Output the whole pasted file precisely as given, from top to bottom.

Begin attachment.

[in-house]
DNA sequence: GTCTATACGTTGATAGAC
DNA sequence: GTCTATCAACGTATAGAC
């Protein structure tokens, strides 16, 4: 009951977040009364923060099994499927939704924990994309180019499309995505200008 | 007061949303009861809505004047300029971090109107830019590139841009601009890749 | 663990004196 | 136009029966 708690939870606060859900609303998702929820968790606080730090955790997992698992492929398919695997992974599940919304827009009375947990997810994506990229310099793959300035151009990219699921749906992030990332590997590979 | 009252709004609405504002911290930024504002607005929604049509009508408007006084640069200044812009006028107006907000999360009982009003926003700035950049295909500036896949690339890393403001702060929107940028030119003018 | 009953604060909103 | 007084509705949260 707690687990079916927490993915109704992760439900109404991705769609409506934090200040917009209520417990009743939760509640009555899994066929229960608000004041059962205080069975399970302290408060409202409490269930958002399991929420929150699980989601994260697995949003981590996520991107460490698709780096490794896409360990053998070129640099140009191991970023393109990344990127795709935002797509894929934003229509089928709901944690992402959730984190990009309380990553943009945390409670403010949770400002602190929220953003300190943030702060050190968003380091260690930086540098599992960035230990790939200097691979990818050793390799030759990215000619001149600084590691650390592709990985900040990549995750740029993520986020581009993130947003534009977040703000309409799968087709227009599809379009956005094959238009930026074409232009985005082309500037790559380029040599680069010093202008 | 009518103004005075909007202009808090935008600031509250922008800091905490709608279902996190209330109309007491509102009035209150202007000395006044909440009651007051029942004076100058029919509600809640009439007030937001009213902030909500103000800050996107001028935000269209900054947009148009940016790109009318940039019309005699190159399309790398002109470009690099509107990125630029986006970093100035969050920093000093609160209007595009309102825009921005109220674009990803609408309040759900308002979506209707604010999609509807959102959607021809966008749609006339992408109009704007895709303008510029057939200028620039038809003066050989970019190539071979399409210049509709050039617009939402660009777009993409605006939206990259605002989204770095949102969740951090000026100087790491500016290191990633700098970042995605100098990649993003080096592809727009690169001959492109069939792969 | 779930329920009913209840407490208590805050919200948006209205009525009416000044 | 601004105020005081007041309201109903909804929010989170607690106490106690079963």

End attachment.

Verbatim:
[in-house]
DNA sequence: GTCTATACGTTGATAGAC
DNA sequence: GTCTATCAACGTATAGAC
């Protein structure tokens, strides 16, 4: 009951977040009364923060099994499927939704924990994309180019499309995505200008 | 007061949303009861809505004047300029971090109107830019590139841009601009890749 | 663990004196 | 136009029966 708690939870606060859900609303998702929820968790606080730090955790997992698992492929398919695997992974599940919304827009009375947990997810994506990229310099793959300035151009990219699921749906992030990332590997590979 | 009252709004609405504002911290930024504002607005929604049509009508408007006084640069200044812009006028107006907000999360009982009003926003700035950049295909500036896949690339890393403001702060929107940028030119003018 | 009953604060909103 | 007084509705949260 707690687990079916927490993915109704992760439900109404991705769609409506934090200040917009209520417990009743939760509640009555899994066929229960608000004041059962205080069975399970302290408060409202409490269930958002399991929420929150699980989601994260697995949003981590996520991107460490698709780096490794896409360990053998070129640099140009191991970023393109990344990127795709935002797509894929934003229509089928709901944690992402959730984190990009309380990553943009945390409670403010949770400002602190929220953003300190943030702060050190968003380091260690930086540098599992960035230990790939200097691979990818050793390799030759990215000619001149600084590691650390592709990985900040990549995750740029993520986020581009993130947003534009977040703000309409799968087709227009599809379009956005094959238009930026074409232009985005082309500037790559380029040599680069010093202008 | 009518103004005075909007202009808090935008600031509250922008800091905490709608279902996190209330109309007491509102009035209150202007000395006044909440009651007051029942004076100058029919509600809640009439007030937001009213902030909500103000800050996107001028935000269209900054947009148009940016790109009318940039019309005699190159399309790398002109470009690099509107990125630029986006970093100035969050920093000093609160209007595009309102825009921005109220674009990803609408309040759900308002979506209707604010999609509807959102959607021809966008749609006339992408109009704007895709303008510029057939200028620039038809003066050989970019190539071979399409210049509709050039617009939402660009777009993409605006939206990259605002989204770095949102969740951090000026100087790491500016290191990633700098970042995605100098990649993003080096592809727009690169001959492109069939792969 | 779930329920009913209840407490208590805050919200948006209205009525009416000044 | 601004105020005081007041309201109903909804929010989170607690106490106690079963």